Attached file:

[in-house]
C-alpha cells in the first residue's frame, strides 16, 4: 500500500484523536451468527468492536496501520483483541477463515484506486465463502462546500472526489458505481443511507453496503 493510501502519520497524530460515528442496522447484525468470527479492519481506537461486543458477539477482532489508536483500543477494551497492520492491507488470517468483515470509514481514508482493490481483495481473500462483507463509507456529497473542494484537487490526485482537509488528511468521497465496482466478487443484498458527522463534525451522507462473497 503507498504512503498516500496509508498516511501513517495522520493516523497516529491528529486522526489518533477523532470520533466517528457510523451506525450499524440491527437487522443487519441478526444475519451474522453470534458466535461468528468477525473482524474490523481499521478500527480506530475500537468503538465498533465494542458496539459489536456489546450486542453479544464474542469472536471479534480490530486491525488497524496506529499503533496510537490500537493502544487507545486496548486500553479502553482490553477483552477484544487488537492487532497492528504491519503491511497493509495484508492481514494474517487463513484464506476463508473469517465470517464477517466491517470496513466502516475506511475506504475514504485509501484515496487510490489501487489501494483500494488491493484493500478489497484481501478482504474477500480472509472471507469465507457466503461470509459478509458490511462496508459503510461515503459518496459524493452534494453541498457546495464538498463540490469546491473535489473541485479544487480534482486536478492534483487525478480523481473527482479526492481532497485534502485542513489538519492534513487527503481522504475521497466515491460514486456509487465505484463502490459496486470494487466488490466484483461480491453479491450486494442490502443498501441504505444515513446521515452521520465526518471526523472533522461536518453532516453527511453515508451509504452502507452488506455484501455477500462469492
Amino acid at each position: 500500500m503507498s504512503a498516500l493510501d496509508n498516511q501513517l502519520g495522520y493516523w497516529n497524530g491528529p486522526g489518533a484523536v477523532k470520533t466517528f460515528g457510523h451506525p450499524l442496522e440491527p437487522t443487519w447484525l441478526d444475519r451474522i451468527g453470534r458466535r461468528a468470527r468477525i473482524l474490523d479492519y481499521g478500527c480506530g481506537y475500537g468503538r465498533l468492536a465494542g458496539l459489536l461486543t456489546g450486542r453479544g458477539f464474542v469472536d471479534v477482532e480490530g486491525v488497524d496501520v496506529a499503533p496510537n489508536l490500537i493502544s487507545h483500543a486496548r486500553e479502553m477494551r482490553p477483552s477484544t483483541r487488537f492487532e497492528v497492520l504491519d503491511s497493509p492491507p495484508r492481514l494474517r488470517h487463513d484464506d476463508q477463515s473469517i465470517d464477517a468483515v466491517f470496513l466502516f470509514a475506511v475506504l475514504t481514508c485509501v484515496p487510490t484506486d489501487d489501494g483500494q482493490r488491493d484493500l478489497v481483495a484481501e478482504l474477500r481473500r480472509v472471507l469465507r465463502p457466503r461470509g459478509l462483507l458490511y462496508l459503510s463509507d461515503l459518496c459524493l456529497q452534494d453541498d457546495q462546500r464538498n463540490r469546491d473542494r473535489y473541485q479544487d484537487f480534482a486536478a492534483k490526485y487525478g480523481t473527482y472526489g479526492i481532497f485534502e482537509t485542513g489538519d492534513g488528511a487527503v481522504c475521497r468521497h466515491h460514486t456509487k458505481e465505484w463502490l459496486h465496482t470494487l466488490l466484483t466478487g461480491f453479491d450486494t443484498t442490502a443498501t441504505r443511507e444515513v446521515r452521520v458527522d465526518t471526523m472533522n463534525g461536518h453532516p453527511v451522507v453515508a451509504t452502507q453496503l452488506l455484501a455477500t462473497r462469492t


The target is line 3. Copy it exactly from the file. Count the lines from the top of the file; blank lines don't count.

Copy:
Amino acid at each position: 500500500m503507498s504512503a498516500l493510501d496509508n498516511q501513517l502519520g495522520y493516523w497516529n497524530g491528529p486522526g489518533a484523536v477523532k470520533t466517528f460515528g457510523h451506525p450499524l442496522e440491527p437487522t443487519w447484525l441478526d444475519r451474522i451468527g453470534r458466535r461468528a468470527r468477525i473482524l474490523d479492519y481499521g478500527c480506530g481506537y475500537g468503538r465498533l468492536a465494542g458496539l459489536l461486543t456489546g450486542r453479544g458477539f464474542v469472536d471479534v477482532e480490530g486491525v488497524d496501520v496506529a499503533p496510537n489508536l490500537i493502544s487507545h483500543a486496548r486500553e479502553m477494551r482490553p477483552s477484544t483483541r487488537f492487532e497492528v497492520l504491519d503491511s497493509p492491507p495484508r492481514l494474517r488470517h487463513d484464506d476463508q477463515s473469517i465470517d464477517a468483515v466491517f470496513l466502516f470509514a475506511v475506504l475514504t481514508c485509501v484515496p487510490t484506486d489501487d489501494g483500494q482493490r488491493d484493500l478489497v481483495a484481501e478482504l474477500r481473500r480472509v472471507l469465507r465463502p457466503r461470509g459478509l462483507l458490511y462496508l459503510s463509507d461515503l459518496c459524493l456529497q452534494d453541498d457546495q462546500r464538498n463540490r469546491d473542494r473535489y473541485q479544487d484537487f480534482a486536478a492534483k490526485y487525478g480523481t473527482y472526489g479526492i481532497f485534502e482537509t485542513g489538519d492534513g488528511a487527503v481522504c475521497r468521497h466515491h460514486t456509487k458505481e465505484w463502490l459496486h465496482t470494487l466488490l466484483t466478487g461480491f453479491d450486494t443484498t442490502a443498501t441504505r443511507e444515513v446521515r452521520v458527522d465526518t471526523m472533522n463534525g461536518h453532516p453527511v451522507v453515508a451509504t452502507q453496503l452488506l455484501a455477500t462473497r462469492t